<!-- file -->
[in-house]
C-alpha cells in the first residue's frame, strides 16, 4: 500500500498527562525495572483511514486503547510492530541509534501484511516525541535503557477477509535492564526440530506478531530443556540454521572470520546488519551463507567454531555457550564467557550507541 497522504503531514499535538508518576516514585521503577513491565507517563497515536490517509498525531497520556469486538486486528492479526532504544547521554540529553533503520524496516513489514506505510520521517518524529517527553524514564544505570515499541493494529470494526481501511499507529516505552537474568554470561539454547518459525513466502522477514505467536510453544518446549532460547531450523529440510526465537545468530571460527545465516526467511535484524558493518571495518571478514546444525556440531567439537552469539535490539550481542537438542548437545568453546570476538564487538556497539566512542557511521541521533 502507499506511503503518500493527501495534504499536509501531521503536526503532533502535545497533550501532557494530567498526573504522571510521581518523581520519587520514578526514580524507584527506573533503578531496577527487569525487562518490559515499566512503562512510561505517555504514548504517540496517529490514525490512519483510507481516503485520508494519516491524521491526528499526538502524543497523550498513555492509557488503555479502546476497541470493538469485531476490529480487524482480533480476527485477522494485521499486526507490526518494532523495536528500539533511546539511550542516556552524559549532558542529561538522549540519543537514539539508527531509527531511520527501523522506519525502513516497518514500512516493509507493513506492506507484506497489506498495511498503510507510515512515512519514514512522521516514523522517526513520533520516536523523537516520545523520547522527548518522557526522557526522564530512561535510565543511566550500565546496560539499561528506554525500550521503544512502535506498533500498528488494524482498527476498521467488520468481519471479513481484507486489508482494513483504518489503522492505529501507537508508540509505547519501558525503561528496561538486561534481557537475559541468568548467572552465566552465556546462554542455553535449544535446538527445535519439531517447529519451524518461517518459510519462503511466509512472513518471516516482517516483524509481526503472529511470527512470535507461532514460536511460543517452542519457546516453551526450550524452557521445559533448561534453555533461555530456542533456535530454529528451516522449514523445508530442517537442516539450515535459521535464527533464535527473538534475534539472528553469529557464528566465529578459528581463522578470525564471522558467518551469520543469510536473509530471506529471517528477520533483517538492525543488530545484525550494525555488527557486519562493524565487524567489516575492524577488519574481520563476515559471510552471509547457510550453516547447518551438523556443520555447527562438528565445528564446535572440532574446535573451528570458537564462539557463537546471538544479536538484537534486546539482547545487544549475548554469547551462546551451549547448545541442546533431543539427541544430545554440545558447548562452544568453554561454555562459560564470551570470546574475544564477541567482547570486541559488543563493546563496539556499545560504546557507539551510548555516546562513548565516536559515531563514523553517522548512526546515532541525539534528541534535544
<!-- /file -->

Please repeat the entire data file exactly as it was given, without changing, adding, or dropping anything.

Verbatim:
[in-house]
C-alpha cells in the first residue's frame, strides 16, 4: 500500500498527562525495572483511514486503547510492530541509534501484511516525541535503557477477509535492564526440530506478531530443556540454521572470520546488519551463507567454531555457550564467557550507541 497522504503531514499535538508518576516514585521503577513491565507517563497515536490517509498525531497520556469486538486486528492479526532504544547521554540529553533503520524496516513489514506505510520521517518524529517527553524514564544505570515499541493494529470494526481501511499507529516505552537474568554470561539454547518459525513466502522477514505467536510453544518446549532460547531450523529440510526465537545468530571460527545465516526467511535484524558493518571495518571478514546444525556440531567439537552469539535490539550481542537438542548437545568453546570476538564487538556497539566512542557511521541521533 502507499506511503503518500493527501495534504499536509501531521503536526503532533502535545497533550501532557494530567498526573504522571510521581518523581520519587520514578526514580524507584527506573533503578531496577527487569525487562518490559515499566512503562512510561505517555504514548504517540496517529490514525490512519483510507481516503485520508494519516491524521491526528499526538502524543497523550498513555492509557488503555479502546476497541470493538469485531476490529480487524482480533480476527485477522494485521499486526507490526518494532523495536528500539533511546539511550542516556552524559549532558542529561538522549540519543537514539539508527531509527531511520527501523522506519525502513516497518514500512516493509507493513506492506507484506497489506498495511498503510507510515512515512519514514512522521516514523522517526513520533520516536523523537516520545523520547522527548518522557526522557526522564530512561535510565543511566550500565546496560539499561528506554525500550521503544512502535506498533500498528488494524482498527476498521467488520468481519471479513481484507486489508482494513483504518489503522492505529501507537508508540509505547519501558525503561528496561538486561534481557537475559541468568548467572552465566552465556546462554542455553535449544535446538527445535519439531517447529519451524518461517518459510519462503511466509512472513518471516516482517516483524509481526503472529511470527512470535507461532514460536511460543517452542519457546516453551526450550524452557521445559533448561534453555533461555530456542533456535530454529528451516522449514523445508530442517537442516539450515535459521535464527533464535527473538534475534539472528553469529557464528566465529578459528581463522578470525564471522558467518551469520543469510536473509530471506529471517528477520533483517538492525543488530545484525550494525555488527557486519562493524565487524567489516575492524577488519574481520563476515559471510552471509547457510550453516547447518551438523556443520555447527562438528565445528564446535572440532574446535573451528570458537564462539557463537546471538544479536538484537534486546539482547545487544549475548554469547551462546551451549547448545541442546533431543539427541544430545554440545558447548562452544568453554561454555562459560564470551570470546574475544564477541567482547570486541559488543563493546563496539556499545560504546557507539551510548555516546562513548565516536559515531563514523553517522548512526546515532541525539534528541534535544